# Number Grid Investigation.

Extracts from this document...

Introduction

Number Grid Investigation I was first given A 10x10 grid, counting from 1-100. Inside the grid was A 2x2 box surrounding the numbers, 12, 13, 22 and 23; 1 2 3 4 5 6 7 8 9 10 11 12 13 14 15 16 17 18 19 20 21 22 23 24 25 26 27 28 29 30 31 32 33 34 35 36 37 38 39 40 41 42 43 44 45 46 47 48 49 50 51 52 53 54 55 56 57 58 59 60 61 62 63 64 65 66 67 68 69 70 71 72 73 74 75 76 77 78 79 80 81 82 83 84 85 86 87 88 89 90 91 92 93 94 95 96 97 98 99 100 I was asked to; * Find the product of the top left number and bottom right number in the box. * Do the same with the top right and bottom left numbers n the box. * Calculate the difference between these numbers. ...read more.

Middle

= M Top of box = N Side of grid = X Bottom of grid = Y Difference = L I now had to start by trying to work out the sequence of the numbers: M = 2 3 4 5 L = 10 40 90 160 30 50 70 20 20 To work out A sequence, we first see how many times we have to look for an equal difference, in this case we have to go look twice, this means that M will be squared; M2 We next look at the difference, in this case 20, we halve it, this will be multiplied by M; M2 x 10 This should be the formula, I will test it; 42 x 10 = 160 This is clearly wrong, as this is the answer for the next part, but I can see what's wrong, so I can fix it. The problem is that I am going to have to take 1 away from M before it is multiplied by 10 to get the correct formula; (M - 1)2 x 10, or factorised, 10(M - 1)2 This will now work, (4 ...read more.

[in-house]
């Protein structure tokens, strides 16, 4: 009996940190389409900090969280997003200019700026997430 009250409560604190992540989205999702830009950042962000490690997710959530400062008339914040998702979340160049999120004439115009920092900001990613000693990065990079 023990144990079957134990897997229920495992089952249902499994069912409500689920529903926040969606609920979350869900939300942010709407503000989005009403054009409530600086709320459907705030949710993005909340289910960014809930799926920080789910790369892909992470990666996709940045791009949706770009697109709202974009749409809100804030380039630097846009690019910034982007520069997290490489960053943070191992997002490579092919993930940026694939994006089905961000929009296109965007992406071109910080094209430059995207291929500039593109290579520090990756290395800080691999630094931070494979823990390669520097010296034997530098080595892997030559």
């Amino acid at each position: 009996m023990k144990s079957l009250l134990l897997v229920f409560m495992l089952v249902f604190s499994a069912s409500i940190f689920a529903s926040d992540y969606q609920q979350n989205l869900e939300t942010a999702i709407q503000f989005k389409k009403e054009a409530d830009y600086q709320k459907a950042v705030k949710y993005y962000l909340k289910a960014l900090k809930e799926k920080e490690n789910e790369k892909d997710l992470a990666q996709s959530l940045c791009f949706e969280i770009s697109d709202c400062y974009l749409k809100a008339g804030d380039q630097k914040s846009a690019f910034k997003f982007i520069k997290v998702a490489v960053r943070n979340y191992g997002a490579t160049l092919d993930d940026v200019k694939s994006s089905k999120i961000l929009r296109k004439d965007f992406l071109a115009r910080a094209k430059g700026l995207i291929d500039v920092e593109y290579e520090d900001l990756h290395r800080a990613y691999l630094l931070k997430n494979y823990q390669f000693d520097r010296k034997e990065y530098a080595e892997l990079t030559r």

Conclusion

86 87 88 89 90 91 92 93 94 95 96 97 98 99 100 I will not write here all of my working, as it would take up too much space, so I will just write the results; N x M = L 2x2 = 10 3x2 = 20 4x2 = 30 5x2 = 40 6x2 = 50 There is A certain pattern here, as each time we add 1 to N, the difference goes up by 10. Instead of taking M to be the variable in this formula, I will use N as it is the one changing; N --> 2 3 4 5 6 L --> 10 20 30 40 50 10 10 10 10 As I only had to look once for A common difference, N will not have to be squared. The formula turned out like this: 10 (N - 1) I tested this for the 7th part of the 'sequence', 10 (7 - 1) = 60, which, as you can see from the numbers above, is the next part of the sequence, I have found A formula for rectangles where M = 2. ...read more.

This student written piece of work is one of many that can be found in our GCSE Consecutive Numbers section.

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